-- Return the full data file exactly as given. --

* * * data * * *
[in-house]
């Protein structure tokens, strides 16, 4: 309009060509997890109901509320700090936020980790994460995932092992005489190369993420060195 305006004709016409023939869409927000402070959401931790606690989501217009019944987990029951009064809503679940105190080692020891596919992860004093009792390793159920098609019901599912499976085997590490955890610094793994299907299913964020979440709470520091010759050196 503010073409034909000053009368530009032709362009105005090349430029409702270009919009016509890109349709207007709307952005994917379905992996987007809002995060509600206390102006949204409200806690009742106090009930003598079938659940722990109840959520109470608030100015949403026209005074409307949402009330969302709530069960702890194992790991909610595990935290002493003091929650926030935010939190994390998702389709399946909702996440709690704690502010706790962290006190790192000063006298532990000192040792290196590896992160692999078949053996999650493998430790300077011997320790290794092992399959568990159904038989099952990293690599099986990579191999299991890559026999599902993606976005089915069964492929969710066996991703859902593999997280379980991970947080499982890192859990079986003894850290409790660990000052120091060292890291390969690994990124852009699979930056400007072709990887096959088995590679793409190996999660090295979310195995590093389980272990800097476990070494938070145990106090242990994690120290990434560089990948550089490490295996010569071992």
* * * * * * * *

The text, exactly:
[in-house]
């Protein structure tokens, strides 16, 4: 309009060509997890109901509320700090936020980790994460995932092992005489190369993420060195 305006004709016409023939869409927000402070959401931790606690989501217009019944987990029951009064809503679940105190080692020891596919992860004093009792390793159920098609019901599912499976085997590490955890610094793994299907299913964020979440709470520091010759050196 503010073409034909000053009368530009032709362009105005090349430029409702270009919009016509890109349709207007709307952005994917379905992996987007809002995060509600206390102006949204409200806690009742106090009930003598079938659940722990109840959520109470608030100015949403026209005074409307949402009330969302709530069960702890194992790991909610595990935290002493003091929650926030935010939190994390998702389709399946909702996440709690704690502010706790962290006190790192000063006298532990000192040792290196590896992160692999078949053996999650493998430790300077011997320790290794092992399959568990159904038989099952990293690599099986990579191999299991890559026999599902993606976005089915069964492929969710066996991703859902593999997280379980991970947080499982890192859990079986003894850290409790660990000052120091060292890291390969690994990124852009699979930056400007072709990887096959088995590679793409190996999660090295979310195995590093389980272990800097476990070494938070145990106090242990994690120290990434560089990948550089490490295996010569071992």